In order to implement this type of communication system, a light source adapted for high-speed modulation, optical fiber for high-capacity transmission, broadband fiber amplifiers, and multi-channel wavelength filters are indispensable. Of these components, optical switches that can selectively switch optical signals of any wavelength from a plurality of input ports and connect the optical signals to prescribed output ports is an important key technology for flexibly handling constantly changing communication demands as well as for coping with failures in communication lines.

On the other hand, the conversion to all-optical communication in which optical signals are transmitted without conversion to electrical signals is being advanced as one way for the development of optical communication systems in order to realize lower optical communication costs, system simplification, and faster transmission rate. This communication method is directed to using, in a large-scale switch for setting optical paths, an all-optical OXC (Optical Cross-Connect) as an optical switch. The “all-optical connection” refers to the way of connecting optical paths without first converting light to electricity and then connecting the electrical transmission lines.

An all-optical optical switch requires from small-scale switches having one-input and two-output (1×2) to large-scale switches having 1000×1000 or more input and output ports.

FIG. 1(a) shows a small-scale optical switch (1×2) of the prior art, and FIG. 1(b) shows an example of hierarchically assembled small-scale optical switches. The small-scale optical switch is constructed using a driving circuit for mechanical connection 14, made up by a solenoid coil 11 and a permanent magnet 15, to selectively connect one input-side optical fiber 12 to either one of two output-side optical fibers 13 (NTT, R&D, Vol. 48, No. 9: 1999, pp. 665-673).

In the figure, reference numerals 16 and 17 stand for a movable fiber on the input side and static fibers on the output side, respectively. All these fibers are contained in a ferrule 18. The input and output optical fibers are externally connected through optical connectors 20.

As shown in FIG. 1(b), when using this type of small-scale optical switch, an N×M multi-input-multi-output optical switch can be constituted by hierarchically assembling a plurality of small-scale optical switches 104. Nevertheless, the hierarchically assembled switch is not suitable for a large-scale switch because optical loss increases as the number of levels in the hierarchical structure increases.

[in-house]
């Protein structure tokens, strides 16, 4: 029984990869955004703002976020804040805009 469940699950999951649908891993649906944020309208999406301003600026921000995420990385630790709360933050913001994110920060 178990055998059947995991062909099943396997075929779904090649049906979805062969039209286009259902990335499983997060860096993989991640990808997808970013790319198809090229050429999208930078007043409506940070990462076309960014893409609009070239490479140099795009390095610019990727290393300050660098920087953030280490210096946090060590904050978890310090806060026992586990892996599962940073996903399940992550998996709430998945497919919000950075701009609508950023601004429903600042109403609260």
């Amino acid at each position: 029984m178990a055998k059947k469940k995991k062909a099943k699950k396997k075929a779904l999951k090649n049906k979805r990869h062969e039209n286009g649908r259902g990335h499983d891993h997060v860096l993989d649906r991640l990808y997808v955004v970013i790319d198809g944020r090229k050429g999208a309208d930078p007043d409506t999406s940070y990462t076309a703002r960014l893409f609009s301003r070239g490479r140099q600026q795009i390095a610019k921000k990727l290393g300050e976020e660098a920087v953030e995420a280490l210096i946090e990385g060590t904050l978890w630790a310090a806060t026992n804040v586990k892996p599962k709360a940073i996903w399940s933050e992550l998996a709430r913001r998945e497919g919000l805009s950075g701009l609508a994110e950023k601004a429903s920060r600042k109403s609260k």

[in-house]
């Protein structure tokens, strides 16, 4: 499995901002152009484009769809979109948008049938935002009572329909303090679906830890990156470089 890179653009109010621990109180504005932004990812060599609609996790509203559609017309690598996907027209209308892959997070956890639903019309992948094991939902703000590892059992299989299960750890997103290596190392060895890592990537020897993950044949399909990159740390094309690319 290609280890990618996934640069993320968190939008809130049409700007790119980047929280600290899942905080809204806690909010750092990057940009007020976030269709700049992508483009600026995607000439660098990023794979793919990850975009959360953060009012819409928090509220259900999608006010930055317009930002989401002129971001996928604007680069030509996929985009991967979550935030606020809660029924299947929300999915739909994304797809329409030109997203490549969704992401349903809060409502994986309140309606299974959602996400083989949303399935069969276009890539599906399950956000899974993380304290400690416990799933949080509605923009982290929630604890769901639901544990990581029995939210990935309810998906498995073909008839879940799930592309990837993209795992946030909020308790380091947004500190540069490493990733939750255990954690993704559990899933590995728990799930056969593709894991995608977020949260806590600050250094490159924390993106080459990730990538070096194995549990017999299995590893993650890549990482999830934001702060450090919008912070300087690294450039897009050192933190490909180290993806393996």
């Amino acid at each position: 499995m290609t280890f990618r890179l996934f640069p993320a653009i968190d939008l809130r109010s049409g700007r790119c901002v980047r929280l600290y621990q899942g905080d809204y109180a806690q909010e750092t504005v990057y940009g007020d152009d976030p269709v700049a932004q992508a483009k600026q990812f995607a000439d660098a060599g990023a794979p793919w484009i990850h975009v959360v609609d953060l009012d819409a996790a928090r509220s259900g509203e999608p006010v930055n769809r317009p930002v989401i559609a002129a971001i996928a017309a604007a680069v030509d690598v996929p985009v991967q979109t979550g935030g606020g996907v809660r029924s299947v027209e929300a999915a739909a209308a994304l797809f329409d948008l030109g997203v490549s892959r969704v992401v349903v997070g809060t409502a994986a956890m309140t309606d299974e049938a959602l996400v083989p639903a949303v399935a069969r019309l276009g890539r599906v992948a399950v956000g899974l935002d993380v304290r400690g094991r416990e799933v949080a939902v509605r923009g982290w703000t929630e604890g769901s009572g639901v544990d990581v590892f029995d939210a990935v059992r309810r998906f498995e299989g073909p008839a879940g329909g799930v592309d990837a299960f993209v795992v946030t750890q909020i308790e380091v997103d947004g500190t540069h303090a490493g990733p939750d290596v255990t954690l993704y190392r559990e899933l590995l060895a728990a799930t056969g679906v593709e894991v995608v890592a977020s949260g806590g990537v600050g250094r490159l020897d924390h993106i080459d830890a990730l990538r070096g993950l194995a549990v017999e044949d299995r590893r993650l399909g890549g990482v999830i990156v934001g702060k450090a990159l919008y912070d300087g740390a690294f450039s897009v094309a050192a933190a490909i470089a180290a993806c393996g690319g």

FIG. 2 shows an example of a large-scale all-optical optical switch of the prior art, FIG. 2(a) showing a schematic view of the optical switch, FIG. 2(b) showing an entire optical switch array, FIG. 2(c) showing the arrangement of optical devices that constitute a portion of the optical switch array, and FIG. 2(d) showing the constitution of each individual optical device.

The optical device shown in FIG. 2 is an example of a free-space optical cross-connect for realizing inter-fiber optical connections in which micro-actuators individually drive micromirror elements arrayed by means of MEMS technology.

The example of the prior-art optical switch shown in FIG. 2(a) is made up by input ports 19, output ports 20, and two optical switch arrays 2101 and 2102. Input ports 19 are constituted by input-side fiber array 15 that is made up by N optical fibers secured to a through-hole array (not shown in the figure) of capillary array 1701, and collimation lens array 1801. Output ports 20 are similarly constituted by: output-side fiber array 16 that is made up by M optical fibers secured to capillary array 1702, and lens array 1802.

In this device, two optical switch arrays 2101 and 2102 are constituted by two-dimensionally arranging optical switch elements (hereinbelow referred to as optical switches) 105 in matrix form, wherein the number of the optical switches corresponds to the number of input/output ports, as shown in FIGS. 2(b) and (c). Each optical switch 105 is composed of an optical device section and a micro-actuator. In FIGS. 2(c) and (d), only the optical device is shown, and the micro-actuator is not shown in the figure.

The optical device is made up by: micromirror 203; mirror frame 303 that surrounds and pivotally bears micromirror 203 to rotate (tilt) micromirror 203 around the Ry axis; and frame 703 that surrounds and pivotally bears mirror frame 303 to rotate mirror frame 303 around the Rx axis.

Under electrostatic driving torque generated by a micro-actuator (not shown in the figure), micromirror 203 is capable of both tilting around the Ry axis and tilting around the Rx axis by means of mirror frame 303 that is rotatable around the Rx axis. The optical device is thus driven by the biaxial electrostatic driving torque generated by a micro-actuator to enable steering with respect to two degrees of freedom (around the axes in the Rx and Ry directions in FIG. 2(d)). This mode of drive is hereinafter referred to as biaxial drive.

Micromirror 203 and mirror frame 303 are pivotally borne by hinge springs 503 and 603, respectively, and are thus pulled back by an elastic restoring force proportional to the angle of rotation (tilt angle). Micromirror 203 and mirror frame 303 are at rest at the angle of tilt at which the electrostatic driving torque and elastic restoring force are in equilibrium.

A laser beam incident on micromirror 203 can thus be reflected in any direction.

This switch array allows changing the optical paths of beams as described hereinbelow (analog beam steering).